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Nothing: A Portrait of Insomnia

Blake Butler

(Harper Perennial; US: Oct 2011)

Blake Butler titled his first work of nonfiction Nothing, but it could have just as easily been called Everything. In the way that white seems blank while actually containing every color, Nothing is fraught with an avalanche of insight, memory, fact, fear, and creatively rendered states of mind, giving the material the feel of a 300 page prose poem.


The full title is Nothing: A Portrait of Insomnia, aptly describing the book’s format. In this portrait, Butler shows us the landscape of his sleep-deprived consciousness, and the results are amazing to behold—but also uncomfortable to witness.


Although I recommend it, let me first offer a disclaimer about Nothing: Don’t read it before you go to bed. Seriously. It’s a good book and worth a read (especially if you like experimental prose), but it’ll have your mind reeling and totally unready for sleep. Butler is great at showing the anxious mind spiraling from thought to thought, one thing leading to another, accumulating and making sleep impossible. It’s fascinating to observe, but also pretty miserable to experience—not that that’s necessarily a problem. Art doesn’t exist to make us comfortable. And in its strange, dreamlike, swirling text, Nothing succeeds in showing us an insomnia-plagued mind.


Still, it’s not a book for everyone. Its strangeness could definitely be a deal-breaker for some readers. The work is studded with quotes from the likes of Jorge Luis Borges, Samuel Beckett, John Cage, and Lyn Hejinian, which says a lot about this particular work. If those artists are your cup of tea, then read on.


However, expect to feel alienated during long portions of the reading experience. Due to sleeplessness, Butler buries himself under layers of crazed thought that distance him from the readers, so you can bank on feeling isolated while trudging through the murky waters. You’re also likely to get contact dizziness from the intense waves of imagination the writer sends through his text. Really, his brilliance is as much a curse as a gift, since the blankness of night apparently invites him to consider endless possible ideas.
 
The way one thought springs from another, various mental maladies also grow from the initial sleepless source, adding to the headache-inducing elements of the book. Butler writes, “The product of prolonged lost rest in effect operates against the body again like torture or dementia: Anxiety, Depression, Fear, Lability, Introversion, Lethargy, Fatigue, Loss of memory… These ruptures gather in gross packets, feeding one another…” Without question, the results of sleeplessness are maddening, but Butler does more than just tell us that. The writer goes on later, “Without sleep the aggregate aggregates its aggregating aggregations into something at once speeding up and slowing down—beating unseen walls over to find behind them more walls, darker, flatter—spaceless secrets—and so then what then—there you are.”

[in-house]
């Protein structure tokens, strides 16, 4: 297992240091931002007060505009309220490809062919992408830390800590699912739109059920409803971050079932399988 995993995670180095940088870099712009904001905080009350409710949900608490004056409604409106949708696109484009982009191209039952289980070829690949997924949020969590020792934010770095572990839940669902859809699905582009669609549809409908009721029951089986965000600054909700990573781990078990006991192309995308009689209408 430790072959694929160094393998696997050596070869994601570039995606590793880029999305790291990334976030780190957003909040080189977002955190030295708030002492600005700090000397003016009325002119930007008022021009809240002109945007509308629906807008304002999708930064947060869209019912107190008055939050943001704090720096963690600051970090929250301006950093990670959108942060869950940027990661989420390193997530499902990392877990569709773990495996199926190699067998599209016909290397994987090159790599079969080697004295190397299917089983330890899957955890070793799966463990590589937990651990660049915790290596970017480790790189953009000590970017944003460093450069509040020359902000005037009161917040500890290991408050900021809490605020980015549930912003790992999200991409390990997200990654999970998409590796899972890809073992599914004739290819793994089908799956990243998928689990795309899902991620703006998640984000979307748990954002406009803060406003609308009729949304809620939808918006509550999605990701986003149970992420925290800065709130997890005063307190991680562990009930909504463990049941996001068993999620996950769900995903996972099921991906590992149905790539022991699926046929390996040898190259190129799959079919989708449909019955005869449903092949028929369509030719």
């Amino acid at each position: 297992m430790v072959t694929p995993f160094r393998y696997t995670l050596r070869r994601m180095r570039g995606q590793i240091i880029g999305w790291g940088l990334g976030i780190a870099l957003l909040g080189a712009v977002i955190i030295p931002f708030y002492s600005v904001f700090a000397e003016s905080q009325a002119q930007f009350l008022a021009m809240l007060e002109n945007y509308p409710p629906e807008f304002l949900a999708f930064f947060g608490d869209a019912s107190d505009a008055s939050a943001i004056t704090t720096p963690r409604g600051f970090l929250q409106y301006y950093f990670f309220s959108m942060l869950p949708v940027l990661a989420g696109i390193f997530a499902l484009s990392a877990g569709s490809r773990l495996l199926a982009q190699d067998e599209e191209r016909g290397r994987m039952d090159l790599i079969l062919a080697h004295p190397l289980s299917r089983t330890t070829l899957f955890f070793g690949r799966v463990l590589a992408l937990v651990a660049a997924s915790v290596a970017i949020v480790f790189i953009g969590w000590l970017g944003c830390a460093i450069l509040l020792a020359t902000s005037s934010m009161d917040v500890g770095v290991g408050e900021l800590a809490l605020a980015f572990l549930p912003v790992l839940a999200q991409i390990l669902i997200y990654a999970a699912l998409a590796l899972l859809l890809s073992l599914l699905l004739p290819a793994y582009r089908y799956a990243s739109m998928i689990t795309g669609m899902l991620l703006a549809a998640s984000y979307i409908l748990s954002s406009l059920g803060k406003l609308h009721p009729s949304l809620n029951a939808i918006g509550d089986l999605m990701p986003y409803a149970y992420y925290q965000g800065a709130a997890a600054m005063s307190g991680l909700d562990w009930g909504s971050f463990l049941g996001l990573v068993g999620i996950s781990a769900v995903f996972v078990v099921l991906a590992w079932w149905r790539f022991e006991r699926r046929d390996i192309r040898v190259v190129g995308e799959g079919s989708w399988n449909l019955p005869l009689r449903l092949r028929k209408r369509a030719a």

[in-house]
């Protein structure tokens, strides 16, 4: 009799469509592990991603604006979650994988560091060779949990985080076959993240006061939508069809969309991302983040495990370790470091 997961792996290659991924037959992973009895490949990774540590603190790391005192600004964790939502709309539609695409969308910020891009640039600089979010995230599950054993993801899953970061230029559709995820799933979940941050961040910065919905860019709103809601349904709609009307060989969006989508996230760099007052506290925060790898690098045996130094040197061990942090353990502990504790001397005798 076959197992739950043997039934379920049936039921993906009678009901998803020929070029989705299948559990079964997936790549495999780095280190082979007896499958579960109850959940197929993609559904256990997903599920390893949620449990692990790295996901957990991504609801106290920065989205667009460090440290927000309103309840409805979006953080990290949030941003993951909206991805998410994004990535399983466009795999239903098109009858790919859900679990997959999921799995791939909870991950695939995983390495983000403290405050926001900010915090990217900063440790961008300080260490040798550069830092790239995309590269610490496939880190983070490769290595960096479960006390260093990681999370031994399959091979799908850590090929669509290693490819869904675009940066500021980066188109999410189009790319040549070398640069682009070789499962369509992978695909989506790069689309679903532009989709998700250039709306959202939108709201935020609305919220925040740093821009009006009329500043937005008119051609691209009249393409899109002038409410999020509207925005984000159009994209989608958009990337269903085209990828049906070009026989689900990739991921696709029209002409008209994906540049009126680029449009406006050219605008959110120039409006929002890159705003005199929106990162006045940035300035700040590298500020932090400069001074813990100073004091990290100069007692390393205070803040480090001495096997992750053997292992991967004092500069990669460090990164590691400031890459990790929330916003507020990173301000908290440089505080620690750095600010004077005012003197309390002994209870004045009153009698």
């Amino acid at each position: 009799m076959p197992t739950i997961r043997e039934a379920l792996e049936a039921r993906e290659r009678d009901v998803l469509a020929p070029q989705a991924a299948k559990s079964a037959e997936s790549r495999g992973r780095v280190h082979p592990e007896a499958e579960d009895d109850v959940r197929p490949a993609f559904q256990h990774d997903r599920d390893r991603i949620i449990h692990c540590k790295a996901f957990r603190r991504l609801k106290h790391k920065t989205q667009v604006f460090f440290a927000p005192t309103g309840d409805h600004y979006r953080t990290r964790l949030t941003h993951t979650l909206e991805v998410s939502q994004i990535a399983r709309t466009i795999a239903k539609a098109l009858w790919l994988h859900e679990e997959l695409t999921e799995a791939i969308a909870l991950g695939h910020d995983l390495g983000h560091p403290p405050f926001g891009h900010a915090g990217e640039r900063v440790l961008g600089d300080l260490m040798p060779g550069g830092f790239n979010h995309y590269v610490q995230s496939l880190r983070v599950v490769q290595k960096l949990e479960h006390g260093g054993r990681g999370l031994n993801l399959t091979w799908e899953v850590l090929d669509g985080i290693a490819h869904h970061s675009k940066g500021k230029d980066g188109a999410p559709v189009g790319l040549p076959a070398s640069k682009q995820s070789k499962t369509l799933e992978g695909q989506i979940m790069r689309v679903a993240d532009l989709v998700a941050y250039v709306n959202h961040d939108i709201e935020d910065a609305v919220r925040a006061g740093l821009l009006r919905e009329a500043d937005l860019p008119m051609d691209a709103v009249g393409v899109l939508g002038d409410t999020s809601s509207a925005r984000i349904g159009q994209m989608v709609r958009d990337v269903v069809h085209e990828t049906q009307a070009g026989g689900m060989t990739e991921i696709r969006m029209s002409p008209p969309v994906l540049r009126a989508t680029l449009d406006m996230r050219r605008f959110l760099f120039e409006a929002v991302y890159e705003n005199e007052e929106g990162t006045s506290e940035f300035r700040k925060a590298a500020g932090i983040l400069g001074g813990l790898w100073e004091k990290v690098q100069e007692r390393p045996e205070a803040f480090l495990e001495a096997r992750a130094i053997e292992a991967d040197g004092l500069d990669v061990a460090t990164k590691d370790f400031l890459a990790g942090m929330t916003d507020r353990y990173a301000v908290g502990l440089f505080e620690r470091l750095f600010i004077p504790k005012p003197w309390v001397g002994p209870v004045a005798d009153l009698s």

This all may test the patience of the solution-finders among us, but as the writer demonstrates, insomnia isn’t easily fixed. Self-medication only makes sleepless matters worse. Butler describes inducing sleep by binge-eating cereal as a teen, which lead to a massive weight problem, which he later remedied with anorexia. The author concedes that alcohol helps to aid sleep, but not really; it grants a shallow sleep that leads to its own problems. Spending hours on the Internet helps, but that’s also alienating; it creates the illusion that users don’t need relationships in the physical world. Medication can help, but it comes with a host of new side-effects. Moderation in everything is key, of course, but if you have a busy brain that’s prone to mania, it’s probably much tougher to stay balanced.


Butler breaks up his whirling thoughts with a few discursive sections about the history of insomnia, which I will admit were welcome breaks for me. He also describes his parents—his mother, who also has trouble sleeping, and his ailing father, who has dementia. The portions of clear-cut autobiography are difficult to read in a different way, but again, they’re very welcome as well—emotional and accessible, with an absence of isolating code.


Personally, I wish Nothing had included more (or lengthier) accessible sections and fewer manic meditations riddled with copious footnotes. (I get the sense that if the book were published online, it would’ve been mostly hypertext.) But that’s not the kind of book Butler made. Fair enough.


As it is—an abstract portrait of a sleepless, suffering artist, buried under layers of thought, information, body mass—Nothing succeeds in showing readers a frenzied mental state they’ll probably be egger to abandon once they’ve finished the book. Luckily, the memoir ends on a strange but useful note, lending some meaning to the madness and with a conclusion that’s appropriate and satisfying.

Rating:

Sarah Watson is a Chicago-based freelance writer and book critic.


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